McLean Hospital Drug Study Lures Many Harvard Students

How would you like to make $100 in twelve hours?

Harvard-affiliated McLean Hospital in Belmont is offering $100 to subjects between the ages of 18 and 35 who participate in a study concerning the effects of stimulants, sedatives and tranquilizers on mood. The only prerequisite for the study is a history of use of these drugs, or substances akin to them.

"We've been swamped with applicants from Harvard," Dr. Maureen H. Orzack, co-director of the Alcohol and Drug Abuse Research Center study, said yesterday. "Maybe there is just more drug use of this kind at Harvard--I don't know," she added.

Although Orzack declined to name the drugs used in the study, she said all of the substances are available through prescriptions and are not investigational new drugs (INDs).

Dean M. Gallant, executive officer for the Standing Committee on the Use of Human Subjects at Harvard University, said yesterday he was not surprised Harvard students comprise the largest group selected for the study. He explained that the drugs are probably on a par with Valium and Librium, and that Harvard students are a "very rich, upwardly mobile, and sophisticated" group--the type usually associated with the use of those drugs.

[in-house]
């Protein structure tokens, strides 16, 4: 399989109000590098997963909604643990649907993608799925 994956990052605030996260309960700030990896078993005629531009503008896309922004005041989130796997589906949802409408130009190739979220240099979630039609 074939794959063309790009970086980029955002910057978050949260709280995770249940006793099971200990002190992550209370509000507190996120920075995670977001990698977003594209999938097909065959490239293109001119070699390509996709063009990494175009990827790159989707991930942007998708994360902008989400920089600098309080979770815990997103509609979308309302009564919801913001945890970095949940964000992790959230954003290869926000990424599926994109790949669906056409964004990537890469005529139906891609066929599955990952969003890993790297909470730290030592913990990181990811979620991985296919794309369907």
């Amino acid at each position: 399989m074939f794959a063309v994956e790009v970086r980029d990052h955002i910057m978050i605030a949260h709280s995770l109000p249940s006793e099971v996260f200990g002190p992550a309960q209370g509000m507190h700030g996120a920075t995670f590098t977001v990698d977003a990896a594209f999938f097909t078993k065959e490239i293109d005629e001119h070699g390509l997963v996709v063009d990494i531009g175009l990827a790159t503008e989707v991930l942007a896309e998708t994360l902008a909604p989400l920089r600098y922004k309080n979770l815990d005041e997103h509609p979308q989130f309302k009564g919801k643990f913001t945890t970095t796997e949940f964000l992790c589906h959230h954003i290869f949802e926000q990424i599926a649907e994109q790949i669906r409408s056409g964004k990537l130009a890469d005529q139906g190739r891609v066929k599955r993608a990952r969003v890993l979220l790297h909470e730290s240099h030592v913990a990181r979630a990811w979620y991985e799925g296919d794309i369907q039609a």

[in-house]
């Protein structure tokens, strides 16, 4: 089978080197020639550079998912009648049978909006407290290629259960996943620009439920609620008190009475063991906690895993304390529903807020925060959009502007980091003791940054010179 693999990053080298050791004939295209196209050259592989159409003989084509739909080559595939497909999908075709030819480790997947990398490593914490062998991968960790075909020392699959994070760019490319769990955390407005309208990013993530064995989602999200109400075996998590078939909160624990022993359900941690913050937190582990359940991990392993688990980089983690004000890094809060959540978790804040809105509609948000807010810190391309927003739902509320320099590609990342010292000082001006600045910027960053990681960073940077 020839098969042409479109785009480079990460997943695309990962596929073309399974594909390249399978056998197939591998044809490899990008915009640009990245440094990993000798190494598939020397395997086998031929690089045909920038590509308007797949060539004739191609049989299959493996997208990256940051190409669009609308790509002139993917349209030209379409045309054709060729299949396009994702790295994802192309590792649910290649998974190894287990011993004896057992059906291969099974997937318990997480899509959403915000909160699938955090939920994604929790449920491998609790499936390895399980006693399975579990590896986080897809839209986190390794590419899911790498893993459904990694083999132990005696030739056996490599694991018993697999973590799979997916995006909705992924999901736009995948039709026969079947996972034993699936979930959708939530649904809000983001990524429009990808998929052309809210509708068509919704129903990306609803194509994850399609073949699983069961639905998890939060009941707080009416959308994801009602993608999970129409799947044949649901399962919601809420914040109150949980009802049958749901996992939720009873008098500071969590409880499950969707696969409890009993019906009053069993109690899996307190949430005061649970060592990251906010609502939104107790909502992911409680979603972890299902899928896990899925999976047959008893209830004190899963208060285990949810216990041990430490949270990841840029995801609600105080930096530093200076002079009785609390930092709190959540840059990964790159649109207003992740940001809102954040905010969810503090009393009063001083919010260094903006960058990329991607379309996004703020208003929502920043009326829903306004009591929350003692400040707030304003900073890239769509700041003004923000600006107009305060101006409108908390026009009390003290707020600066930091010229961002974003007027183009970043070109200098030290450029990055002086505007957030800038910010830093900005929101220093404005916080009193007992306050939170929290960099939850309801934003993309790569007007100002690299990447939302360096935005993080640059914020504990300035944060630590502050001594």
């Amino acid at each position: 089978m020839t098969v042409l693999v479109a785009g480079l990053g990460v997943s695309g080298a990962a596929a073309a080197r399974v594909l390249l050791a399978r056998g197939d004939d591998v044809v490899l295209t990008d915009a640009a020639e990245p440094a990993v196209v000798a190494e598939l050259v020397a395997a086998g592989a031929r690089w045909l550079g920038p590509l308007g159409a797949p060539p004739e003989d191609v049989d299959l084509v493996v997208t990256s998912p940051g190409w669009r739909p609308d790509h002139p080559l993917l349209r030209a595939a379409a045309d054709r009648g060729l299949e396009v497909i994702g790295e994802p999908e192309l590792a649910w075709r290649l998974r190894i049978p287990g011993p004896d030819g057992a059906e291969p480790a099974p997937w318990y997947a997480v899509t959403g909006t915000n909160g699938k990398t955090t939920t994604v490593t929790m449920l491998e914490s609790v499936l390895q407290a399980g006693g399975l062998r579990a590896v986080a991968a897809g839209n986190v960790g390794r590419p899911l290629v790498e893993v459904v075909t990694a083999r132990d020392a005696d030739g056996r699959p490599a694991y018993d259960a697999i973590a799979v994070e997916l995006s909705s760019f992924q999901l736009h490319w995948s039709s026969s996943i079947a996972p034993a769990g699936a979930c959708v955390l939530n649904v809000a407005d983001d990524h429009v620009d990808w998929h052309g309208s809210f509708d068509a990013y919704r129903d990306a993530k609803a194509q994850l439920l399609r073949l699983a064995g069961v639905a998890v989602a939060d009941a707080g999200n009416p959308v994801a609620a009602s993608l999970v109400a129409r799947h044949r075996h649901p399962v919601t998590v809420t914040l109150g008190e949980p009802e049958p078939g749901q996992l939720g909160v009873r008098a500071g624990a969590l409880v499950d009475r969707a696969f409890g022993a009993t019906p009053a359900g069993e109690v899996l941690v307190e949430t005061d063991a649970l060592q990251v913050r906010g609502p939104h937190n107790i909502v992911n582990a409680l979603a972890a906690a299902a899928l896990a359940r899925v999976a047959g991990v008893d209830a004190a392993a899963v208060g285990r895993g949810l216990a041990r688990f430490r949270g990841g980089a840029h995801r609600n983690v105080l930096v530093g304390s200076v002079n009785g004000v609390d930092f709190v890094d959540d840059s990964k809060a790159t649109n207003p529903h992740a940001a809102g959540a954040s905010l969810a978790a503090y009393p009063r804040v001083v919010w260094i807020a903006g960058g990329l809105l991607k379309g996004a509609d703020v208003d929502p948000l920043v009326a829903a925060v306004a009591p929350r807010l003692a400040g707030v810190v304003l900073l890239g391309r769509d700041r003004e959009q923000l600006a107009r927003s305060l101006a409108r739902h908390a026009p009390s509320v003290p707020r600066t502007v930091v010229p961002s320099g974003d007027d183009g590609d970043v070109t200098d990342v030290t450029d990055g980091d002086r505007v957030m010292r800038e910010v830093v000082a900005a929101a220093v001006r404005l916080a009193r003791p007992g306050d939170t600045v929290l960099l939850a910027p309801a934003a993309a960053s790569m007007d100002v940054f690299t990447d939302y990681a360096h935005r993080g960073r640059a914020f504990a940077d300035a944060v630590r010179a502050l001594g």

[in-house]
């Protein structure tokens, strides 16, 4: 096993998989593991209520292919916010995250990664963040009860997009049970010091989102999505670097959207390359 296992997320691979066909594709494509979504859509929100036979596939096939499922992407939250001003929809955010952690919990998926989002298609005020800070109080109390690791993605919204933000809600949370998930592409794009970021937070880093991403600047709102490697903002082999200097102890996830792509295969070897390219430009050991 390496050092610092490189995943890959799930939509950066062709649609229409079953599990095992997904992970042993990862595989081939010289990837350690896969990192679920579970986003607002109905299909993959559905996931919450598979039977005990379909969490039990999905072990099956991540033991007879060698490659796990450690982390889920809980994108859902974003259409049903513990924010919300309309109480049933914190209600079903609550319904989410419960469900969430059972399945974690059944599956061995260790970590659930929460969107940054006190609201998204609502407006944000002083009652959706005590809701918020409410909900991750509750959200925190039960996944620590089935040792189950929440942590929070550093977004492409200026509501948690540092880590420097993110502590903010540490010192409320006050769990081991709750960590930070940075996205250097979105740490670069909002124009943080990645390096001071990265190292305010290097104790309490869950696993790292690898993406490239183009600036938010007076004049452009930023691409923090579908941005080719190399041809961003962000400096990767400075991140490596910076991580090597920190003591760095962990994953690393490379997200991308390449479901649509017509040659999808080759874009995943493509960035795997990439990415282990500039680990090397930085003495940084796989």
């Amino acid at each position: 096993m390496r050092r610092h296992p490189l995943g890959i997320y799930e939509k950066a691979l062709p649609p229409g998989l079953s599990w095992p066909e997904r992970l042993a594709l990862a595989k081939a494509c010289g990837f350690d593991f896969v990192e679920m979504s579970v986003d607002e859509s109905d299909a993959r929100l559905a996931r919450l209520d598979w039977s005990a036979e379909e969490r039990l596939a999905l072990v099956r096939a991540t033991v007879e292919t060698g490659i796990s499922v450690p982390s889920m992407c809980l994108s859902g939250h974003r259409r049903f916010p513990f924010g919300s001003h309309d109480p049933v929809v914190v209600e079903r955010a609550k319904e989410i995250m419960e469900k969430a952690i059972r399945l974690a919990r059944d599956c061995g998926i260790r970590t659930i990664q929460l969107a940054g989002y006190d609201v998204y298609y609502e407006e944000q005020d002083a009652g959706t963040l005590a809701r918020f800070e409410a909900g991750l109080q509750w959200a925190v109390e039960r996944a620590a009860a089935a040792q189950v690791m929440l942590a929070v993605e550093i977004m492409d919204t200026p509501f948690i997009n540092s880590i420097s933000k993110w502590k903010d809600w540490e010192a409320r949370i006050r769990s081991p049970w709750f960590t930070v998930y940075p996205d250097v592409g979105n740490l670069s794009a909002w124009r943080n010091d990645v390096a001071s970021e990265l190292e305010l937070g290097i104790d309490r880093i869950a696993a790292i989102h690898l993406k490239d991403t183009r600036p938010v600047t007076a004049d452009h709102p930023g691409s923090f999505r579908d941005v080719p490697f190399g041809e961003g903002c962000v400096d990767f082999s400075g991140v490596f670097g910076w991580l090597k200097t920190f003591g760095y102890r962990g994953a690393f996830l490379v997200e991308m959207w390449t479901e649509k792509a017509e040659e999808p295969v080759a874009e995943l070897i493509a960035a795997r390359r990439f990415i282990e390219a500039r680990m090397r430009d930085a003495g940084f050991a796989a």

Archie C. Epps III, dean of students declined yesterday to speculate or comment on the number of Harvard students selected for the study.

Applicants for the study are first screened through the telephone and then undergo personal interviews and psychological tests at the hospital to determine if they have enough of a history of drug use to handle the amount to be administered.

Normally, such experiments involving Harvard students are investigated by the Standing Committee on the Use of Human Subjects. However, because the study is not funded through the University, the Committee relies on the judgement of the 21-person Institutional Review Board at McLean Hospital to assure that the study poses no unnecessary risks to the subjects, and that the anticipated benefits of the study outweigh the possible side effects.

Both before and after the study the subjects fill out questionaires describing their mood, and they are also requested to send a postcard the next morning in dicating their state of mind.

"We don't let them leave here until they have returned to a normal level," Orzack said, adding, "We don't want them to drive, or go back to work or classes.